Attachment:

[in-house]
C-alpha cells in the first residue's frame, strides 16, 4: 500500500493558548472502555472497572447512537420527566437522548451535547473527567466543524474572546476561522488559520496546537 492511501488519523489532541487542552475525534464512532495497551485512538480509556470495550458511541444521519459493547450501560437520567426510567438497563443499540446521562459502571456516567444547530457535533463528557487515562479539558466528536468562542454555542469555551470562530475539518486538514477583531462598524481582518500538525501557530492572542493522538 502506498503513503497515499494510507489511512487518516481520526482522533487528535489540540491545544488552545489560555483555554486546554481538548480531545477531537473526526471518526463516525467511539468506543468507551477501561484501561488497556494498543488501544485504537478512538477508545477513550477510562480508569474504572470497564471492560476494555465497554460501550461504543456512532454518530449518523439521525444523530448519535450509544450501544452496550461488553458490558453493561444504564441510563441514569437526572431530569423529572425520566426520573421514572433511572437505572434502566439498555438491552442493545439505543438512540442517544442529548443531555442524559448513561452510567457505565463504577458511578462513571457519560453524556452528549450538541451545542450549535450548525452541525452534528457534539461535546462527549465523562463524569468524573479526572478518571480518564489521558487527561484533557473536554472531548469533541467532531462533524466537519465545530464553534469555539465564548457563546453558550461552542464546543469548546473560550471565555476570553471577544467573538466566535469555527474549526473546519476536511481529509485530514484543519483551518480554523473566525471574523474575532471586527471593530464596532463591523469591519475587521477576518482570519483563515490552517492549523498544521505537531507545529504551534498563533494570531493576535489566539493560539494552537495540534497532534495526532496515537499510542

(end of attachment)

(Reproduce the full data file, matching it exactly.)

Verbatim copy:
[in-house]
C-alpha cells in the first residue's frame, strides 16, 4: 500500500493558548472502555472497572447512537420527566437522548451535547473527567466543524474572546476561522488559520496546537 492511501488519523489532541487542552475525534464512532495497551485512538480509556470495550458511541444521519459493547450501560437520567426510567438497563443499540446521562459502571456516567444547530457535533463528557487515562479539558466528536468562542454555542469555551470562530475539518486538514477583531462598524481582518500538525501557530492572542493522538 502506498503513503497515499494510507489511512487518516481520526482522533487528535489540540491545544488552545489560555483555554486546554481538548480531545477531537473526526471518526463516525467511539468506543468507551477501561484501561488497556494498543488501544485504537478512538477508545477513550477510562480508569474504572470497564471492560476494555465497554460501550461504543456512532454518530449518523439521525444523530448519535450509544450501544452496550461488553458490558453493561444504564441510563441514569437526572431530569423529572425520566426520573421514572433511572437505572434502566439498555438491552442493545439505543438512540442517544442529548443531555442524559448513561452510567457505565463504577458511578462513571457519560453524556452528549450538541451545542450549535450548525452541525452534528457534539461535546462527549465523562463524569468524573479526572478518571480518564489521558487527561484533557473536554472531548469533541467532531462533524466537519465545530464553534469555539465564548457563546453558550461552542464546543469548546473560550471565555476570553471577544467573538466566535469555527474549526473546519476536511481529509485530514484543519483551518480554523473566525471574523474575532471586527471593530464596532463591523469591519475587521477576518482570519483563515490552517492549523498544521505537531507545529504551534498563533494570531493576535489566539493560539494552537495540534497532534495526532496515537499510542